As readers of Infinite Regress know, I love science fiction, and the time travel precincts of science fiction even more. Terra Nova has a nice set-up - a crack in time which allows humans, suffering in the 22nd century from an environmental apocalypse, to send small groups of people back in time, some 85 million years. This is intelligently done - not only does the time sieve drop people into the past, but into a new, alternate reality. This allows the story to avoid the paradox of how if we travel to the past the future (our present) isn't immediately changed - perhaps to the point where travel to the past becomes either unnecessary or impossible in the first place, so why and how did we travel to the past in the first place? And the alternate reality conforms with one way of surmounting that time travel paradox - a solution which says that every voyage to the past instantly creates a myriad of new realities, with the result that the travel to the past in Reality A need not conflict with or be erased by the new Reality B created by the time travel.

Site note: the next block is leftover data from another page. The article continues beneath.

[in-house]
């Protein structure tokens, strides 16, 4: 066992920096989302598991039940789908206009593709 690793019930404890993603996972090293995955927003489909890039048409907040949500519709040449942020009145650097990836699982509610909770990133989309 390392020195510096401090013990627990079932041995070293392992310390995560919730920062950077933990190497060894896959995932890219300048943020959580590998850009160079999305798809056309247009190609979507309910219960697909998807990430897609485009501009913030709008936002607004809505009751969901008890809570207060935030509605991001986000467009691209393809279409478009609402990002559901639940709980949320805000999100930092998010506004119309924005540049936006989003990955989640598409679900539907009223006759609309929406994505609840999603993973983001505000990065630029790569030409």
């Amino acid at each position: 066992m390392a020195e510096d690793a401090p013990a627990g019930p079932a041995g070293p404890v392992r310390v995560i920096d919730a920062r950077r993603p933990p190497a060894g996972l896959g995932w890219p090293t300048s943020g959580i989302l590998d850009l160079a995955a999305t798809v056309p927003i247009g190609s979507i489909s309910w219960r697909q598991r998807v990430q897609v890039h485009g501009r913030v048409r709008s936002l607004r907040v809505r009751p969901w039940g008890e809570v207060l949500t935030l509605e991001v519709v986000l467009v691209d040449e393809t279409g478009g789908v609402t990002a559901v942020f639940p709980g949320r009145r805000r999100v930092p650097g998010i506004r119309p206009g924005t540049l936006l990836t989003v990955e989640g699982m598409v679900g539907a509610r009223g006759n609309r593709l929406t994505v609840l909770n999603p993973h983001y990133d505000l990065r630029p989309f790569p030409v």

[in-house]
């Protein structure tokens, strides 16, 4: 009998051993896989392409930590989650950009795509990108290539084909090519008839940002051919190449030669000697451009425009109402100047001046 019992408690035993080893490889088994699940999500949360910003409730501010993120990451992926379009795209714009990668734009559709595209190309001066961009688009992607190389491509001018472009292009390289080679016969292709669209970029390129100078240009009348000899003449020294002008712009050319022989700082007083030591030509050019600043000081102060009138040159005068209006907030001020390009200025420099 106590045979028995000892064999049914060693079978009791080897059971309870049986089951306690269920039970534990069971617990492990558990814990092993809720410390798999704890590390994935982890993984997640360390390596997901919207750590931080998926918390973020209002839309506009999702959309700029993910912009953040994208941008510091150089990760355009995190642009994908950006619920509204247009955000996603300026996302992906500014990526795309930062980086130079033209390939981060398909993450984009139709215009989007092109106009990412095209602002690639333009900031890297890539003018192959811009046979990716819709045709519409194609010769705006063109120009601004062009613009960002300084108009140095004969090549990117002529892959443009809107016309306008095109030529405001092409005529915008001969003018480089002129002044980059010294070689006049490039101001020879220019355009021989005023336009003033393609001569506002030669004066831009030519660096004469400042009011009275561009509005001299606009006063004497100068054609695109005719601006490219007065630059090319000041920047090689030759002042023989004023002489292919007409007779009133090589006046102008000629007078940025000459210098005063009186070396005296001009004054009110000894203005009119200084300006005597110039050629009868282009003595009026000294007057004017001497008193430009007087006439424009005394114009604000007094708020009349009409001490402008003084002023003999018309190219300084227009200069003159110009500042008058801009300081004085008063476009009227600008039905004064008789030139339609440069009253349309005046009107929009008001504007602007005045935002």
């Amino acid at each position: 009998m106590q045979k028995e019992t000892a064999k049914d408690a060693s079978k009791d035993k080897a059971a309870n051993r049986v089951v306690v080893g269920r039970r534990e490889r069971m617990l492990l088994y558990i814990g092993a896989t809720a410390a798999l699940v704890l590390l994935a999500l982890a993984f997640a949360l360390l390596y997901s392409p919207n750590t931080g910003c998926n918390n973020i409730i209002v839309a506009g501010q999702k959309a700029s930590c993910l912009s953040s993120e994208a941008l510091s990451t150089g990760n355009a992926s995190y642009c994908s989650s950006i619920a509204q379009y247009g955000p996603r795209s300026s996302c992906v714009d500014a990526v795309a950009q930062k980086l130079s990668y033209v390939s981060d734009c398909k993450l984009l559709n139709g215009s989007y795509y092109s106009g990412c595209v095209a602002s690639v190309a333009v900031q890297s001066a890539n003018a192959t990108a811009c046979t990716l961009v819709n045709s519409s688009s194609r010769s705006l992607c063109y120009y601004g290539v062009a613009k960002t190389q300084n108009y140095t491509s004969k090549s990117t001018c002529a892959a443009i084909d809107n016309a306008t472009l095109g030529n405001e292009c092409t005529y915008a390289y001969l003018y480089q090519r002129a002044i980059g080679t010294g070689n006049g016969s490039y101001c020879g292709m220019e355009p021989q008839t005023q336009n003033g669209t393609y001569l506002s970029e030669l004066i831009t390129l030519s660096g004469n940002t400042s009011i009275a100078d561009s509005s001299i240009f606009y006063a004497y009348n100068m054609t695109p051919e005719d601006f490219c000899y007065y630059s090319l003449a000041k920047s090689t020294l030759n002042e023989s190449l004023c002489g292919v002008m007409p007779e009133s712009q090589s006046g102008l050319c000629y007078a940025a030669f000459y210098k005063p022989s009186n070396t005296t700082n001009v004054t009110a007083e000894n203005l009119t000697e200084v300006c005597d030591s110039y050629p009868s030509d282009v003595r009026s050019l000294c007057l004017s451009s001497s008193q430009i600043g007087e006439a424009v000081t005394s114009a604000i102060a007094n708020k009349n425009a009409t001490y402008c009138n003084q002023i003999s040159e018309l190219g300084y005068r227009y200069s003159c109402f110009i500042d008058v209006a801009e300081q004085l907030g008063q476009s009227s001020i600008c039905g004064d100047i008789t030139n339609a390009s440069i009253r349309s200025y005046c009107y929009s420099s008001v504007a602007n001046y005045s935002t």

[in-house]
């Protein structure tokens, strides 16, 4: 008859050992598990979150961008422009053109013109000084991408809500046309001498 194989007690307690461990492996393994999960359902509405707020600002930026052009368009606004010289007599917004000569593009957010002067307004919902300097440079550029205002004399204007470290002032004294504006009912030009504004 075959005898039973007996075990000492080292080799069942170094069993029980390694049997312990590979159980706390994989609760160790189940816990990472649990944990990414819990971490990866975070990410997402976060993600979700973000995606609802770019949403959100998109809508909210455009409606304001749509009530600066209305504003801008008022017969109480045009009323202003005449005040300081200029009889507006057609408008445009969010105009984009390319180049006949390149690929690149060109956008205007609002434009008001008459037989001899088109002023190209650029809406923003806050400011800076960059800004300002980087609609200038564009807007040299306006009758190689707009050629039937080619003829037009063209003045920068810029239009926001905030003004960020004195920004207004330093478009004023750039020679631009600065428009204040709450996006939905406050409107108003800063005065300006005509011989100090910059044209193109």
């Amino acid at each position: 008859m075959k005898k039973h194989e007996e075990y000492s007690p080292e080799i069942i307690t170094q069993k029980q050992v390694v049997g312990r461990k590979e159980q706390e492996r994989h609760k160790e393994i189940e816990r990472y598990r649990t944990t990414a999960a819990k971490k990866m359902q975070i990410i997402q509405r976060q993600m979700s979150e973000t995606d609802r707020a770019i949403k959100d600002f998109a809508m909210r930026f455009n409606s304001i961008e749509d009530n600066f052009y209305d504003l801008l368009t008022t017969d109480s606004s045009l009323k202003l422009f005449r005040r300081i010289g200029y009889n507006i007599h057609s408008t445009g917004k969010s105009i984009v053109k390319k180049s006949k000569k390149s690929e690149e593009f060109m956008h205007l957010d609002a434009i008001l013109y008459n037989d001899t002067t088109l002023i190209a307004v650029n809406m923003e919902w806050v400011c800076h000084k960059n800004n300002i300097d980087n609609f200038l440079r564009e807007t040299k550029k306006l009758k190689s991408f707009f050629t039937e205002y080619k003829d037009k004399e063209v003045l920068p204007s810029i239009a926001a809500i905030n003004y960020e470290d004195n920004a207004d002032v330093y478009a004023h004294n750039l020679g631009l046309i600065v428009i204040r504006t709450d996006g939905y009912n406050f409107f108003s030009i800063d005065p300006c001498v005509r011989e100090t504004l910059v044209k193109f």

Meanwhile, even you're not as big a fan of such metaphysics as I am, you'll still find lots to like in Terra Nova. The dinosaurs - ranging from long-necked leaf eaters to deadly raptors - are top drawer. There's a group of humans pretty much at war with the Terra Novans - the sixers - and there's evan a guy (son of the commander) who went missing a while ago, and is apparently trying to unravel the complex time lines and perhaps control the future on his own.
I'm all for all of it, and I'll be here with reviews of every episode.
For more on time travel, see my The Enjoyable Trouble of Time Travel, not to mention all the time travel reviews in this blog, which you can find by clicking on the label below.
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The Plot to Save Socrates
"a Da Vinci-esque thriller" - New York Daily News
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